We closed out with our artillery battery, headed immediately for Dong Ha some ten or so miles away and told the tower to alert crash rescue.

Due to the heavy combat just north of Dong Ha, the single—runway airfield was extremely busy. Everything from Hueys to C-130s were landing and taking off in a nonstop procession. Knowing that I would ground loop with only one main landing gear and concerned about fire as my aircraft scraped along on the grit—impregnated alloy—panel runway, I elected to "land" in the dirt right beside the runway.

The gods were smiling that day. Not only did whatever—it—was that flew from the exploding H—13—and it had to be heavy, hit me in just about the only place that wouldn´t have killed me and my backseater outright or completely destroyed my Bird Dog in flight, there also just happened to be an old, abandoned foxhole right beside the runway that I did not see. I touched down in a three point pitch-attitude (actually, two) and just as the lift in my left wing was departing and it started to drop, the right landing gear rumbled across and down into the foxhole, tearing the right landing gear rearward, resulting in a belly slide of a hundred feet or so and no ground loop! As I said, the gods were smiling. Crash showed up, shot some foam on the ground where the fuel that was running out of the tanks was accumulating and we stood around amazed that we had survived.
Ray Caryl, Birddog crash, Spring 1968
An hour or so later, I was summoned to the GP medium tent where the Major who commanded the 1/9 Cav was sitting behind a small field desk. After reporting to him, he grilled me briefly on what had happened, I think ensuring that I had not mid—aired with one of his helicopters. He was a cold, all business character, and when I said that I was sorry that he had lost one of his aircrews, he told me that the 1/9 Cav "expected losses" and to "get the hell out of his tent."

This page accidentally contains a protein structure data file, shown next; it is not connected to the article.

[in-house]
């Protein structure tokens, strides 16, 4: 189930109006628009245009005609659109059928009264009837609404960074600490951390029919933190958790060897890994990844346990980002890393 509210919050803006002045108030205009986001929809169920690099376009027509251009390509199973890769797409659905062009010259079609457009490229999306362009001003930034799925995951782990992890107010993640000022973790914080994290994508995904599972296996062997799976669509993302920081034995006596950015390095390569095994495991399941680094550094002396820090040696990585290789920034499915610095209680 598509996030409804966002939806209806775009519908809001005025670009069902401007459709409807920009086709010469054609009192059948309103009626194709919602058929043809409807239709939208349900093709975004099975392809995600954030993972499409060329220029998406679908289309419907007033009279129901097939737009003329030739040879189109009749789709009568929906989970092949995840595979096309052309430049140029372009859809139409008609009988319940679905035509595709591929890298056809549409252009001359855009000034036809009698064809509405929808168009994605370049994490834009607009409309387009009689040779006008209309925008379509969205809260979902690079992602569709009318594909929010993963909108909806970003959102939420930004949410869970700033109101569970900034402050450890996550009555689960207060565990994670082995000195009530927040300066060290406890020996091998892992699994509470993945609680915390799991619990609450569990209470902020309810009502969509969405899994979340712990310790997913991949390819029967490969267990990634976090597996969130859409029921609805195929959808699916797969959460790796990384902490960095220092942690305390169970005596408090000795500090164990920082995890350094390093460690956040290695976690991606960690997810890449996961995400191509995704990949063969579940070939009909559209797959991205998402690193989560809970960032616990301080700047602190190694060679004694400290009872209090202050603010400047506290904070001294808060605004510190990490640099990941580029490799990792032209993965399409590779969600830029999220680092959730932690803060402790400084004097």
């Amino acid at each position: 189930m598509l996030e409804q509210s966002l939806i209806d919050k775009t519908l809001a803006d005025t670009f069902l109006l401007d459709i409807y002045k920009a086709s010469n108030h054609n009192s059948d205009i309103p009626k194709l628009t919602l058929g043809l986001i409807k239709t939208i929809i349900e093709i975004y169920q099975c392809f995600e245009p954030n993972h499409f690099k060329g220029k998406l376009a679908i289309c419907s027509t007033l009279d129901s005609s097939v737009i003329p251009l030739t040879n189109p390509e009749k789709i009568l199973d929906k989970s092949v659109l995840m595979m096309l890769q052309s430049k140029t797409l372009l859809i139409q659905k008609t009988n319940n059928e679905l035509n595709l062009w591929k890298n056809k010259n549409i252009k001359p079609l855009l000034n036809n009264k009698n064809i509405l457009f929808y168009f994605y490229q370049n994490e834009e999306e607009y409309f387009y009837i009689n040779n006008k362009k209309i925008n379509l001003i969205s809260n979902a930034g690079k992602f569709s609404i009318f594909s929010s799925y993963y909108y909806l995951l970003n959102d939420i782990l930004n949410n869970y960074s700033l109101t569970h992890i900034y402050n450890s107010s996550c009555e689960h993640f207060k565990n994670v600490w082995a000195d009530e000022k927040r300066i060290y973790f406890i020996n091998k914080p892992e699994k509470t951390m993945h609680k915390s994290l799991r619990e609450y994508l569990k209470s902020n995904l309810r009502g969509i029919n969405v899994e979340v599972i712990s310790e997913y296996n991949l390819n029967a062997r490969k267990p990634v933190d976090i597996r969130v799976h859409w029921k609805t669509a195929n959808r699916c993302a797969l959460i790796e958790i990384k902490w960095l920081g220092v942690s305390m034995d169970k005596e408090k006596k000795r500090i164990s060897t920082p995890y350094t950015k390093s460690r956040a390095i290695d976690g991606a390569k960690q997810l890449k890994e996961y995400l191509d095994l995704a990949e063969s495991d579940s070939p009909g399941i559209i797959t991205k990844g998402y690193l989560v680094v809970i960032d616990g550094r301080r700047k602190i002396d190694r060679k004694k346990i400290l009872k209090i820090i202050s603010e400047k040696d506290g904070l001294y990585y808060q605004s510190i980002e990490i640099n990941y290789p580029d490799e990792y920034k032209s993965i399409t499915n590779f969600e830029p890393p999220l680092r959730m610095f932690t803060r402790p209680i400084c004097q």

I saluted, about faced, got the hell out of his tent and silently thanked God that I was in the 220th RAC flying Bird Dogs and not flying helicopters for the 1/9 Cav. I suppose he had to be hard core to command an aviation unit that was constantly losing pilots and aircraft, but he seemed like a certifiable asshole to me. Later, at Ft. Rucker, I had a bud who had flown H—13s for the 1/9 Cav and had SEVEN of them shot out from underneath him and survived—but his story is best told over several very tall, very cold ones.
The CO, Major Pederson, and a certain Captain whose name I shall not reveal (the story of our personal encounter resides in another tale), arrived in the company Beaver shortly after my encounter with the 1/9 Cav Major to ascertain the particulars and return me to Phu Bai. As one might imagine, I was still somewhat in a state of hyper—tension, considering I had not only nearly been knocked out of the sky, but thrown out of a GP medium to boot—insult to injury. Thus, the following did not set well: The first thing out of the Captainís mouth (and of course, in ear-shot of the CO) upon arriving at the site of my now totaled, almost new Bird Dog (O1-G, 0-12274) was, "So, Captain Caryl, low-leveling AGAIN, huh?" Sheesh!..........just another day on the "Z".

Ray Caryl, CatKiller 32/42